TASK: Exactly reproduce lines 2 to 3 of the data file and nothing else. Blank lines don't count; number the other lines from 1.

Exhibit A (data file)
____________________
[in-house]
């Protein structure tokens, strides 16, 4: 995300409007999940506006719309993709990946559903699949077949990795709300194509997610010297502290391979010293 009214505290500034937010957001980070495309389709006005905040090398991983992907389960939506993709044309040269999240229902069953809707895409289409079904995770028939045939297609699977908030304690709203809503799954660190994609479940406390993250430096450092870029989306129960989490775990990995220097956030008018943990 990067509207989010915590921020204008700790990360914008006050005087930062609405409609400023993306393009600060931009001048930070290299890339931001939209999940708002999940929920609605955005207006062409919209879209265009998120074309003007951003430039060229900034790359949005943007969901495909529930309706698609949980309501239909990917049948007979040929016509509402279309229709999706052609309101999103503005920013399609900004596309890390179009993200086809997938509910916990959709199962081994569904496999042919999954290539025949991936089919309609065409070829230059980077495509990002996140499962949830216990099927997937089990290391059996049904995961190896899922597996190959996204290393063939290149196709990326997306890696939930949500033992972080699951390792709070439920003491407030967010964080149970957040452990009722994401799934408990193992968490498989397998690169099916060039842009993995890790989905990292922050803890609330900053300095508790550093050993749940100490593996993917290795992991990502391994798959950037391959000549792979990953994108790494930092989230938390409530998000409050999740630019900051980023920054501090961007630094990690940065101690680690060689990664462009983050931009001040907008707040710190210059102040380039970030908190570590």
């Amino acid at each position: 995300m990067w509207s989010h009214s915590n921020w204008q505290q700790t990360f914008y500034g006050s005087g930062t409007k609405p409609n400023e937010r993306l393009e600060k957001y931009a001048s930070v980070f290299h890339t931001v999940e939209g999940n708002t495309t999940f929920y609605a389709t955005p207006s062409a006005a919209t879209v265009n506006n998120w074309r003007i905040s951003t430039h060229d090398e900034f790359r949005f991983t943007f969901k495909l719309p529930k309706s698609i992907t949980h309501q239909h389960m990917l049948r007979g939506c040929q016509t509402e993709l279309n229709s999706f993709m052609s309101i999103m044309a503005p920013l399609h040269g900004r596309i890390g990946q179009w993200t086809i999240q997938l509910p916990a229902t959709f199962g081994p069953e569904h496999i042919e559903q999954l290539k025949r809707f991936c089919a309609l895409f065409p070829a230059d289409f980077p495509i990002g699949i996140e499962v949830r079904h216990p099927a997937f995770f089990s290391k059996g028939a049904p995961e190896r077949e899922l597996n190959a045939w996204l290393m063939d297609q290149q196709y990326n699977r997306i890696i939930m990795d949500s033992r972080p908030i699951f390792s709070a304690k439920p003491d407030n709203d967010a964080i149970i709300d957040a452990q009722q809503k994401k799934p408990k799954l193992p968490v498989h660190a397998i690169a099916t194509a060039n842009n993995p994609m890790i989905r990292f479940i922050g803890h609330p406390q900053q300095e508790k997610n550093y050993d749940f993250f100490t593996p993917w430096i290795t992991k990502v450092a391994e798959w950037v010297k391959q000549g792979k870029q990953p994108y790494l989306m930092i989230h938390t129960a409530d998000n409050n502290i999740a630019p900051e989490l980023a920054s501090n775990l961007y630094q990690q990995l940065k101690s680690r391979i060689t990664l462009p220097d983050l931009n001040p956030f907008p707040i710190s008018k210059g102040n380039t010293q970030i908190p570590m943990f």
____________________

């Protein structure tokens, strides 16, 4: 995300409007999940506006719309993709990946559903699949077949990795709300194509997610010297502290391979010293 009214505290500034937010957001980070495309389709006005905040090398991983992907389960939506993709044309040269999240229902069953809707895409289409079904995770028939045939297609699977908030304690709203809503799954660190994609479940406390993250430096450092870029989306129960989490775990990995220097956030008018943990 990067509207989010915590921020204008700790990360914008006050005087930062609405409609400023993306393009600060931009001048930070290299890339931001939209999940708002999940929920609605955005207006062409919209879209265009998120074309003007951003430039060229900034790359949005943007969901495909529930309706698609949980309501239909990917049948007979040929016509509402279309229709999706052609309101999103503005920013399609900004596309890390179009993200086809997938509910916990959709199962081994569904496999042919999954290539025949991936089919309609065409070829230059980077495509990002996140499962949830216990099927997937089990290391059996049904995961190896899922597996190959996204290393063939290149196709990326997306890696939930949500033992972080699951390792709070439920003491407030967010964080149970957040452990009722994401799934408990193992968490498989397998690169099916060039842009993995890790989905990292922050803890609330900053300095508790550093050993749940100490593996993917290795992991990502391994798959950037391959000549792979990953994108790494930092989230938390409530998000409050999740630019900051980023920054501090961007630094990690940065101690680690060689990664462009983050931009001040907008707040710190210059102040380039970030908190570590």
């Amino acid at each position: 995300m990067w509207s989010h009214s915590n921020w204008q505290q700790t990360f914008y500034g006050s005087g930062t409007k609405p409609n400023e937010r993306l393009e600060k957001y931009a001048s930070v980070f290299h890339t931001v999940e939209g999940n708002t495309t999940f929920y609605a389709t955005p207006s062409a006005a919209t879209v265009n506006n998120w074309r003007i905040s951003t430039h060229d090398e900034f790359r949005f991983t943007f969901k495909l719309p529930k309706s698609i992907t949980h309501q239909h389960m990917l049948r007979g939506c040929q016509t509402e993709l279309n229709s999706f993709m052609s309101i999103m044309a503005p920013l399609h040269g900004r596309i890390g990946q179009w993200t086809i999240q997938l509910p916990a229902t959709f199962g081994p069953e569904h496999i042919e559903q999954l290539k025949r809707f991936c089919a309609l895409f065409p070829a230059d289409f980077p495509i990002g699949i996140e499962v949830r079904h216990p099927a997937f995770f089990s290391k059996g028939a049904p995961e190896r077949e899922l597996n190959a045939w996204l290393m063939d297609q290149q196709y990326n699977r997306i890696i939930m990795d949500s033992r972080p908030i699951f390792s709070a304690k439920p003491d407030n709203d967010a964080i149970i709300d957040a452990q009722q809503k994401k799934p408990k799954l193992p968490v498989h660190a397998i690169a099916t194509a060039n842009n993995p994609m890790i989905r990292f479940i922050g803890h609330p406390q900053q300095e508790k997610n550093y050993d749940f993250f100490t593996p993917w430096i290795t992991k990502v450092a391994e798959w950037v010297k391959q000549g792979k870029q990953p994108y790494l989306m930092i989230h938390t129960a409530d998000n409050n502290i999740a630019p900051e989490l980023a920054s501090n775990l961007y630094q990690q990995l940065k101690s680690r391979i060689t990664l462009p220097d983050l931009n001040p956030f907008p707040i710190s008018k210059g102040n380039t010293q970030i908190p570590m943990f």